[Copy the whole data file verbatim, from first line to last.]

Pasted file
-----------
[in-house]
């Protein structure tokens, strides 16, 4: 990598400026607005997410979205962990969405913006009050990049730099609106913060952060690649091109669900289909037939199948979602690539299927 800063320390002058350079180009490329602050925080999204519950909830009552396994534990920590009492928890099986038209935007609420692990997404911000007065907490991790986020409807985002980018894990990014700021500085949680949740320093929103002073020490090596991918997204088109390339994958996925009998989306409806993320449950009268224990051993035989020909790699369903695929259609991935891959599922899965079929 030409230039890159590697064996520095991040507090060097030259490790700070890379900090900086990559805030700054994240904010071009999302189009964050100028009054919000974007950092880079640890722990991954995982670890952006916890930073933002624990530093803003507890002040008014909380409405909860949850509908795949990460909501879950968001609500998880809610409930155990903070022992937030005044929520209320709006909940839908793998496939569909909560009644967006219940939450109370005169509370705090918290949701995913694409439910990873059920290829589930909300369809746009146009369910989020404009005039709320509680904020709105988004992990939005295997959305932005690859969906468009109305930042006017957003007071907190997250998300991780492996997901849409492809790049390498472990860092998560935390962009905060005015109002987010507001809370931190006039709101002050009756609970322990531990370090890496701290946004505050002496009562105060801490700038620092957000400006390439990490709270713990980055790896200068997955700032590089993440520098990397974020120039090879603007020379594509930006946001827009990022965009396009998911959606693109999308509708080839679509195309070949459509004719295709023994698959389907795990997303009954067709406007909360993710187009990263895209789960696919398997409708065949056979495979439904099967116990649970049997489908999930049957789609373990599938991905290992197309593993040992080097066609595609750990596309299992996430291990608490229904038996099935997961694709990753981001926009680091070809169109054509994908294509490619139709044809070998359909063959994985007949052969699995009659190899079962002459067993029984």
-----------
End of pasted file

[in-house]
């Protein structure tokens, strides 16, 4: 990598400026607005997410979205962990969405913006009050990049730099609106913060952060690649091109669900289909037939199948979602690539299927 800063320390002058350079180009490329602050925080999204519950909830009552396994534990920590009492928890099986038209935007609420692990997404911000007065907490991790986020409807985002980018894990990014700021500085949680949740320093929103002073020490090596991918997204088109390339994958996925009998989306409806993320449950009268224990051993035989020909790699369903695929259609991935891959599922899965079929 030409230039890159590697064996520095991040507090060097030259490790700070890379900090900086990559805030700054994240904010071009999302189009964050100028009054919000974007950092880079640890722990991954995982670890952006916890930073933002624990530093803003507890002040008014909380409405909860949850509908795949990460909501879950968001609500998880809610409930155990903070022992937030005044929520209320709006909940839908793998496939569909909560009644967006219940939450109370005169509370705090918290949701995913694409439910990873059920290829589930909300369809746009146009369910989020404009005039709320509680904020709105988004992990939005295997959305932005690859969906468009109305930042006017957003007071907190997250998300991780492996997901849409492809790049390498472990860092998560935390962009905060005015109002987010507001809370931190006039709101002050009756609970322990531990370090890496701290946004505050002496009562105060801490700038620092957000400006390439990490709270713990980055790896200068997955700032590089993440520098990397974020120039090879603007020379594509930006946001827009990022965009396009998911959606693109999308509708080839679509195309070949459509004719295709023994698959389907795990997303009954067709406007909360993710187009990263895209789960696919398997409708065949056979495979439904099967116990649970049997489908999930049957789609373990599938991905290992197309593993040992080097066609595609750990596309299992996430291990608490229904038996099935997961694709990753981001926009680091070809169109054509994908294509490619139709044809070998359909063959994985007949052969699995009659190899079962002459067993029984």